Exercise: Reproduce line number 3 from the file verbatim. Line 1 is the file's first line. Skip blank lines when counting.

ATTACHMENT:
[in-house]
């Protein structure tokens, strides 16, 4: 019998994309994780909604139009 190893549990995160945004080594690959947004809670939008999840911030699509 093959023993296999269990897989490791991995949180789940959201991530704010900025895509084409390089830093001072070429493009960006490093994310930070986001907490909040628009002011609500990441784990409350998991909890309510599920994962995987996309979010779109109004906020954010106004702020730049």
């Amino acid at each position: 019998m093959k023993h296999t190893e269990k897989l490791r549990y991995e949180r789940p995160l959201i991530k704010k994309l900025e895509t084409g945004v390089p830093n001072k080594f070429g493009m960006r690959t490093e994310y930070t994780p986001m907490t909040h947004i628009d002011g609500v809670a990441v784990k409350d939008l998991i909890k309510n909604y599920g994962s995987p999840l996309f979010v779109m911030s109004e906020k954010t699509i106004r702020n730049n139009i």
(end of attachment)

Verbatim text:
């Amino acid at each position: 019998m093959k023993h296999t190893e269990k897989l490791r549990y991995e949180r789940p995160l959201i991530k704010k994309l900025e895509t084409g945004v390089p830093n001072k080594f070429g493009m960006r690959t490093e994310y930070t994780p986001m907490t909040h947004i628009d002011g609500v809670a990441v784990k409350d939008l998991i909890k309510n909604y599920g994962s995987p999840l996309f979010v779109m911030s109004e906020k954010t699509i106004r702020n730049n139009i």